Reported Goals for Knowledge to Be Learned in Responsible Conduct of Research Courses
Plemmons, Dena K.
Kalichman, Michael W.
Journal of Empirical Research on Human Research Ethics 2007 June; 2(2): 57-66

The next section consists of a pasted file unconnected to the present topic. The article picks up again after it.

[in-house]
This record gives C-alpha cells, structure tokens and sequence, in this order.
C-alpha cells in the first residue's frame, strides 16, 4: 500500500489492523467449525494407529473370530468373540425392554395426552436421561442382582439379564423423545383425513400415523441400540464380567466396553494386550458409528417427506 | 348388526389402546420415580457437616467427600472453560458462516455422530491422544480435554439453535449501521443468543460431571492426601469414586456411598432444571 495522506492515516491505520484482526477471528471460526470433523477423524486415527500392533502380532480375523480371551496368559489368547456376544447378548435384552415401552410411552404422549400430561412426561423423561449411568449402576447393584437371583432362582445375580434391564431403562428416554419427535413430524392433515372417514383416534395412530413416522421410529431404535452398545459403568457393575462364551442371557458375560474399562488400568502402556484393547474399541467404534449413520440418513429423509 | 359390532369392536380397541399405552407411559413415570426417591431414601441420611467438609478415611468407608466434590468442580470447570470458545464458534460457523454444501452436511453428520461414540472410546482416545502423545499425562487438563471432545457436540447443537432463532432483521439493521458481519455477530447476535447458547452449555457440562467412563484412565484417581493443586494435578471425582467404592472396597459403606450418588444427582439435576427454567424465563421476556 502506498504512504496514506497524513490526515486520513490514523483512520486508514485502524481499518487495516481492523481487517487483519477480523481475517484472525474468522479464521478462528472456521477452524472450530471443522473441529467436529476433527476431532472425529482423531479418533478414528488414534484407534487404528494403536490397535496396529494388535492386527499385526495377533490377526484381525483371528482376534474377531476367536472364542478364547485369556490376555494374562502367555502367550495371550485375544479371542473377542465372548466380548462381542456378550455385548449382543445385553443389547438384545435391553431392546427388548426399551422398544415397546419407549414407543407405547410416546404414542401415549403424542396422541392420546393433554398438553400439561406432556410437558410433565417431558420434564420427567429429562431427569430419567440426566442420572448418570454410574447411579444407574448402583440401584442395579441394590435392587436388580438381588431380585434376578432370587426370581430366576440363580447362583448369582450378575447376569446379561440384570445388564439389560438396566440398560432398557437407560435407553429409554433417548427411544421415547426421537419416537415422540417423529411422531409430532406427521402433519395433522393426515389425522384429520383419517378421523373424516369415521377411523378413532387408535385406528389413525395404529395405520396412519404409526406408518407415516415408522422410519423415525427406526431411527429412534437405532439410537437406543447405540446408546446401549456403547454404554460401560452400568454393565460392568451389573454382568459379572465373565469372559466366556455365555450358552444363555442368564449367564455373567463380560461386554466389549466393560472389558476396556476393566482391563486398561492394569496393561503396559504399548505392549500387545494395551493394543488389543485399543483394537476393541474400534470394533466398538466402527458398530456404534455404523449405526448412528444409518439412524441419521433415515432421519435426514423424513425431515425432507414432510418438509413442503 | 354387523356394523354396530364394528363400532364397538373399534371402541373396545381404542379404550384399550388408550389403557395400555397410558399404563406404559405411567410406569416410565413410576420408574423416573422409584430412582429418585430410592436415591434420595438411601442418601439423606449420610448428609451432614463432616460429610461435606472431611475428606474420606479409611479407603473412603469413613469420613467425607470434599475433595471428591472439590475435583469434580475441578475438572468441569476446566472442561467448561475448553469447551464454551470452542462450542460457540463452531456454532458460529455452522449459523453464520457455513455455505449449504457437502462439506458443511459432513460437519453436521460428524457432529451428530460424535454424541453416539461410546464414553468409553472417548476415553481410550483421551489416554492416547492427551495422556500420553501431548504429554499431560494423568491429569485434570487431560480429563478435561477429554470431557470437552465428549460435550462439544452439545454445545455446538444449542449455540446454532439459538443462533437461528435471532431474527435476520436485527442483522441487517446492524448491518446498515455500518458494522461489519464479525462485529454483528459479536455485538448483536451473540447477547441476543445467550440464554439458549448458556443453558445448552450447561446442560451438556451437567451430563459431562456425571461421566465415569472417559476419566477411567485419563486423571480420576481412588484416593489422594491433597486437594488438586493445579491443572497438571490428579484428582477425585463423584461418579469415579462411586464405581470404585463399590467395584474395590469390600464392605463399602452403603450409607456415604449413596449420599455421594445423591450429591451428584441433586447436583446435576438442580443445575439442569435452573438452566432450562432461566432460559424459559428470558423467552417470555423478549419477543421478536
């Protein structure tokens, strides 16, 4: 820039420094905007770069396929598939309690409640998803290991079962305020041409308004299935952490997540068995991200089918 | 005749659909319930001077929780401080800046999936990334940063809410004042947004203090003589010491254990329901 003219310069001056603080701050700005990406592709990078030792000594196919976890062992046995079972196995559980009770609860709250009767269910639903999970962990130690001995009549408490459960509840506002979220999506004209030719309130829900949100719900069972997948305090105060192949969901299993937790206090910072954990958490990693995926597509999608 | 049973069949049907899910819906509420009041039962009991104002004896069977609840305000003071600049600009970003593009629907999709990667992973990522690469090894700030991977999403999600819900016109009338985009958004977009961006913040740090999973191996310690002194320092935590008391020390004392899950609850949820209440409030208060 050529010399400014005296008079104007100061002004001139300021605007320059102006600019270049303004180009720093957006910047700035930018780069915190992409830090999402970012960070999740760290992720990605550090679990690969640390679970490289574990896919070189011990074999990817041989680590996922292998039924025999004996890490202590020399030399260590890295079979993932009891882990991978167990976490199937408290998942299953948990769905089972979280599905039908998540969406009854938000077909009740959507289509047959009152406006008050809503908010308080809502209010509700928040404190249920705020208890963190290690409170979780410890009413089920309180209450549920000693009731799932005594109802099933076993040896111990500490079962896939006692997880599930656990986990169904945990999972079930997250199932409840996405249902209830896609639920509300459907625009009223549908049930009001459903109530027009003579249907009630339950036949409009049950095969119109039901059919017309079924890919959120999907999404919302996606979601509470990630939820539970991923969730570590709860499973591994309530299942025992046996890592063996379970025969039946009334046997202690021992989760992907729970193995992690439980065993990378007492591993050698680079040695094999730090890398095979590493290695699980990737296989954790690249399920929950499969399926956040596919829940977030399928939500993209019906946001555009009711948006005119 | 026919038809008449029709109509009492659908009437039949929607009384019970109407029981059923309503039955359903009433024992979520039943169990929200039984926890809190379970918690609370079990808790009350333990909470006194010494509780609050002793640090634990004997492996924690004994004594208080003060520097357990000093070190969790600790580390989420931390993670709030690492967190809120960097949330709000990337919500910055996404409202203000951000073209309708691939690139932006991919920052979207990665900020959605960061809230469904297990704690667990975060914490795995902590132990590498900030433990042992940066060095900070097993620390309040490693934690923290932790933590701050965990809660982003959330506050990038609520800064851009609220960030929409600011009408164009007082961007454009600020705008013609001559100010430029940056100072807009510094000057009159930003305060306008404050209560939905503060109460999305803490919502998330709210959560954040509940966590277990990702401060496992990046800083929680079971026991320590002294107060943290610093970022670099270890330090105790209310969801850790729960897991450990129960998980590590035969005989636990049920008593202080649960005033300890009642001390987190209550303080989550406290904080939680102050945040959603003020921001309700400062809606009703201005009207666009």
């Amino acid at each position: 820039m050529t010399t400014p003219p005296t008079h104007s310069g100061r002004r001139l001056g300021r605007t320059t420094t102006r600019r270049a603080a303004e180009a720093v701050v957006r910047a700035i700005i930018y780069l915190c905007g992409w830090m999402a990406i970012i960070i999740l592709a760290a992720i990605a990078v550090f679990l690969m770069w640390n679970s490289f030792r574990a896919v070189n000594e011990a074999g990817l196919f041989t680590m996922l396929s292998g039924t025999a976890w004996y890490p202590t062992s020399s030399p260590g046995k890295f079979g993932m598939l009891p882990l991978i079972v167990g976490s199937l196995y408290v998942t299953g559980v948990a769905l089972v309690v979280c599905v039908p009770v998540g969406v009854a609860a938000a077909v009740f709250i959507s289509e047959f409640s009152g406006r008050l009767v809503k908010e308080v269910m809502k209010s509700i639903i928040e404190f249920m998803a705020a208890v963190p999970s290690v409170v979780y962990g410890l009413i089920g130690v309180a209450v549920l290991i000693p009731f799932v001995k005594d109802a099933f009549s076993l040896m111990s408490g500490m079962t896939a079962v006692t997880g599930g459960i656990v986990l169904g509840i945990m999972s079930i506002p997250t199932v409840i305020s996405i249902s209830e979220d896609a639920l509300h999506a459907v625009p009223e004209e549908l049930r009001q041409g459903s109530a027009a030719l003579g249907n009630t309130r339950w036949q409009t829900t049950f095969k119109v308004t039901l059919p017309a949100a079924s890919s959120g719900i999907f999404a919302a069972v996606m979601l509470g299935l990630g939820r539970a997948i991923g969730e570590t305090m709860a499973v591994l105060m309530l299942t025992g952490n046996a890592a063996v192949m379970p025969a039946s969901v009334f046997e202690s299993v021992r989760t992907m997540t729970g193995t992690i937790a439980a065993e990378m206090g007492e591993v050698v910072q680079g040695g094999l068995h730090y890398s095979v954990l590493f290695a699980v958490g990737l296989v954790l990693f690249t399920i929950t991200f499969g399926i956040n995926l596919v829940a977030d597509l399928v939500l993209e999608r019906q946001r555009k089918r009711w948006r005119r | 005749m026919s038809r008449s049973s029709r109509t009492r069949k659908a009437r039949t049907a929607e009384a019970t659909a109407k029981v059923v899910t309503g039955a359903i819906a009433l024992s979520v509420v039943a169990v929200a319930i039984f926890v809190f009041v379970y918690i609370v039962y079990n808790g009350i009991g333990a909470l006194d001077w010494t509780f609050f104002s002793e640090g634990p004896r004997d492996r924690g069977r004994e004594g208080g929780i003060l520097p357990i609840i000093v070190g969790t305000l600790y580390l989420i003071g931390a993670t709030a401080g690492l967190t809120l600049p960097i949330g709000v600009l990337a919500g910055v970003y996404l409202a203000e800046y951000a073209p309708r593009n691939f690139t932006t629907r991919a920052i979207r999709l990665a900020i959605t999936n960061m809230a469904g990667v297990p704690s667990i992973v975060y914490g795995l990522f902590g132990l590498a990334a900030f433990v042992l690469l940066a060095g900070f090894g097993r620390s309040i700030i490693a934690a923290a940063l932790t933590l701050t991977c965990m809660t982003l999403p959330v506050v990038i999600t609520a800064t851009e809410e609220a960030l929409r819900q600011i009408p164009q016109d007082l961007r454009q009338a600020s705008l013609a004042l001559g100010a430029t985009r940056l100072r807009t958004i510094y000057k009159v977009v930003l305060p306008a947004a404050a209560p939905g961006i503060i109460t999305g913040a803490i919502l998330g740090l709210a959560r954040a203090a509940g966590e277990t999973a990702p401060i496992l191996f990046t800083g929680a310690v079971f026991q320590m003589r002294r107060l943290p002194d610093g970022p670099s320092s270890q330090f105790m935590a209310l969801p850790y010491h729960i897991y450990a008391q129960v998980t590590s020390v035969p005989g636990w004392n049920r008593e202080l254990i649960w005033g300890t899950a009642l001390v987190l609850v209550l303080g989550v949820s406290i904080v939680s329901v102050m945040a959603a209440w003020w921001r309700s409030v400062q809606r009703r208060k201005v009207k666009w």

Education in responsible conduct of research (RCR) has been a required part of training for students on U. S. National Institutes of Health (NIH) training grants for over 15 years. However, there is little evidence of commonly accepted goals for RCR instruction, making it difficult to assess effectiveness. As part of a larger study examining RCR instructors' goals for RCR education, this report focuses on those reported goals categorized as knowledge. To identify RCR instructors, e-mail requests were sent to the 116 recipients of NIH training grants awarded in 2000. Of 67 verified RCR instructors, 50 (75% response rate) from 37 different institutions were successfully interviewed. Despite a shared sense of the basics to be taught in RCR courses, these instructors were diverse in their views and understanding of goals for RCR education. This diversity suggests a challenge to be overcome not only for improving the effectiveness of RCR education, but also for attempts to assess that effectiveness.
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